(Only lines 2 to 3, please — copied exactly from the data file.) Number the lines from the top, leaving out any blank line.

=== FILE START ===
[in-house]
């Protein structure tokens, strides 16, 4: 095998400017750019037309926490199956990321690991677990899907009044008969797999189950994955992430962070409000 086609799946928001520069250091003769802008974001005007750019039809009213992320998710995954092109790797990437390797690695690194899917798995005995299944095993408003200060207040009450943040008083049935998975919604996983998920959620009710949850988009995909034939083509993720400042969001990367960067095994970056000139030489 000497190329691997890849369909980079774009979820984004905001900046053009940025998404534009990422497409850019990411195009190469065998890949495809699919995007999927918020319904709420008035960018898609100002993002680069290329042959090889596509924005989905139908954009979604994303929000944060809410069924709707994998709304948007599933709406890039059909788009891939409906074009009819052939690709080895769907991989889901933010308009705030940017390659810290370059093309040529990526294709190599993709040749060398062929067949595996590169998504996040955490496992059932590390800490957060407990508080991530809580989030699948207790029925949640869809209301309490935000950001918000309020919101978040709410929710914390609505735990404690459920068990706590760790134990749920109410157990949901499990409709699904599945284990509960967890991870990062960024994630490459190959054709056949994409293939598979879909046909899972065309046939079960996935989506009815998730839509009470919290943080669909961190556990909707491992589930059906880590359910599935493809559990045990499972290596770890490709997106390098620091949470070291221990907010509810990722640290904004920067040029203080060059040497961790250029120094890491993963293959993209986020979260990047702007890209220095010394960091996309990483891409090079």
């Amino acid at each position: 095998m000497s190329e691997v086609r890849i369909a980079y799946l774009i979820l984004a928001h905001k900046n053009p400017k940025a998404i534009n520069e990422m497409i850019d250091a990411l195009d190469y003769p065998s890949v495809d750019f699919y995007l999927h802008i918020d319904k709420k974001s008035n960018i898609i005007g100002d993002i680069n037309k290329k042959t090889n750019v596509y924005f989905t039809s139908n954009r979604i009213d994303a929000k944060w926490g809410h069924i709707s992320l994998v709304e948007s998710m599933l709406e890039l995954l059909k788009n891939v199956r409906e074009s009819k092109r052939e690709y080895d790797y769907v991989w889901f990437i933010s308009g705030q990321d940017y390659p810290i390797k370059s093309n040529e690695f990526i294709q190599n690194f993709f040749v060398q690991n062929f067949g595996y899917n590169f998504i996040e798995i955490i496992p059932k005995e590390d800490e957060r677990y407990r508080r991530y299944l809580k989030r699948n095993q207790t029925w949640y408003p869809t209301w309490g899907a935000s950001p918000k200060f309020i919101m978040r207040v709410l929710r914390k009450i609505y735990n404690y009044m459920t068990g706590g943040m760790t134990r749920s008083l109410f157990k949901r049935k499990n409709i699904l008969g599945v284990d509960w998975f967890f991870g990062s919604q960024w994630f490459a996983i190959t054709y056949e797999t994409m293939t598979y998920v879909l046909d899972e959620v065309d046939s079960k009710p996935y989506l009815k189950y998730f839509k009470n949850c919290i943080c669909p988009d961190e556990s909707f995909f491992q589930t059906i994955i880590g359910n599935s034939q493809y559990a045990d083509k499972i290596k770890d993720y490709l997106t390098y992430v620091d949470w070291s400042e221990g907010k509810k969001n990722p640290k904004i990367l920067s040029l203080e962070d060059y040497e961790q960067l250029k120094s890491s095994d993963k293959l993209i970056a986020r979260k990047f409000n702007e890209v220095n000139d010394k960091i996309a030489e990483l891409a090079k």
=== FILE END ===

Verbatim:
């Protein structure tokens, strides 16, 4: 095998400017750019037309926490199956990321690991677990899907009044008969797999189950994955992430962070409000 086609799946928001520069250091003769802008974001005007750019039809009213992320998710995954092109790797990437390797690695690194899917798995005995299944095993408003200060207040009450943040008083049935998975919604996983998920959620009710949850988009995909034939083509993720400042969001990367960067095994970056000139030489 000497190329691997890849369909980079774009979820984004905001900046053009940025998404534009990422497409850019990411195009190469065998890949495809699919995007999927918020319904709420008035960018898609100002993002680069290329042959090889596509924005989905139908954009979604994303929000944060809410069924709707994998709304948007599933709406890039059909788009891939409906074009009819052939690709080895769907991989889901933010308009705030940017390659810290370059093309040529990526294709190599993709040749060398062929067949595996590169998504996040955490496992059932590390800490957060407990508080991530809580989030699948207790029925949640869809209301309490935000950001918000309020919101978040709410929710914390609505735990404690459920068990706590760790134990749920109410157990949901499990409709699904599945284990509960967890991870990062960024994630490459190959054709056949994409293939598979879909046909899972065309046939079960996935989506009815998730839509009470919290943080669909961190556990909707491992589930059906880590359910599935493809559990045990499972290596770890490709997106390098620091949470070291221990907010509810990722640290904004920067040029203080060059040497961790250029120094890491993963293959993209986020979260990047702007890209220095010394960091996309990483891409090079």
């Amino acid at each position: 095998m000497s190329e691997v086609r890849i369909a980079y799946l774009i979820l984004a928001h905001k900046n053009p400017k940025a998404i534009n520069e990422m497409i850019d250091a990411l195009d190469y003769p065998s890949v495809d750019f699919y995007l999927h802008i918020d319904k709420k974001s008035n960018i898609i005007g100002d993002i680069n037309k290329k042959t090889n750019v596509y924005f989905t039809s139908n954009r979604i009213d994303a929000k944060w926490g809410h069924i709707s992320l994998v709304e948007s998710m599933l709406e890039l995954l059909k788009n891939v199956r409906e074009s009819k092109r052939e690709y080895d790797y769907v991989w889901f990437i933010s308009g705030q990321d940017y390659p810290i390797k370059s093309n040529e690695f990526i294709q190599n690194f993709f040749v060398q690991n062929f067949g595996y899917n590169f998504i996040e798995i955490i496992p059932k005995e590390d800490e957060r677990y407990r508080r991530y299944l809580k989030r699948n095993q207790t029925w949640y408003p869809t209301w309490g899907a935000s950001p918000k200060f309020i919101m978040r207040v709410l929710r914390k009450i609505y735990n404690y009044m459920t068990g706590g943040m760790t134990r749920s008083l109410f157990k949901r049935k499990n409709i699904l008969g599945v284990d509960w998975f967890f991870g990062s919604q960024w994630f490459a996983i190959t054709y056949e797999t994409m293939t598979y998920v879909l046909d899972e959620v065309d046939s079960k009710p996935y989506l009815k189950y998730f839509k009470n949850c919290i943080c669909p988009d961190e556990s909707f995909f491992q589930t059906i994955i880590g359910n599935s034939q493809y559990a045990d083509k499972i290596k770890d993720y490709l997106t390098y992430v620091d949470w070291s400042e221990g907010k509810k969001n990722p640290k904004i990367l920067s040029l203080e962070d060059y040497e961790q960067l250029k120094s890491s095994d993963k293959l993209i970056a986020r979260k990047f409000n702007e890209v220095n000139d010394k960091i996309a030489e990483l891409a090079k």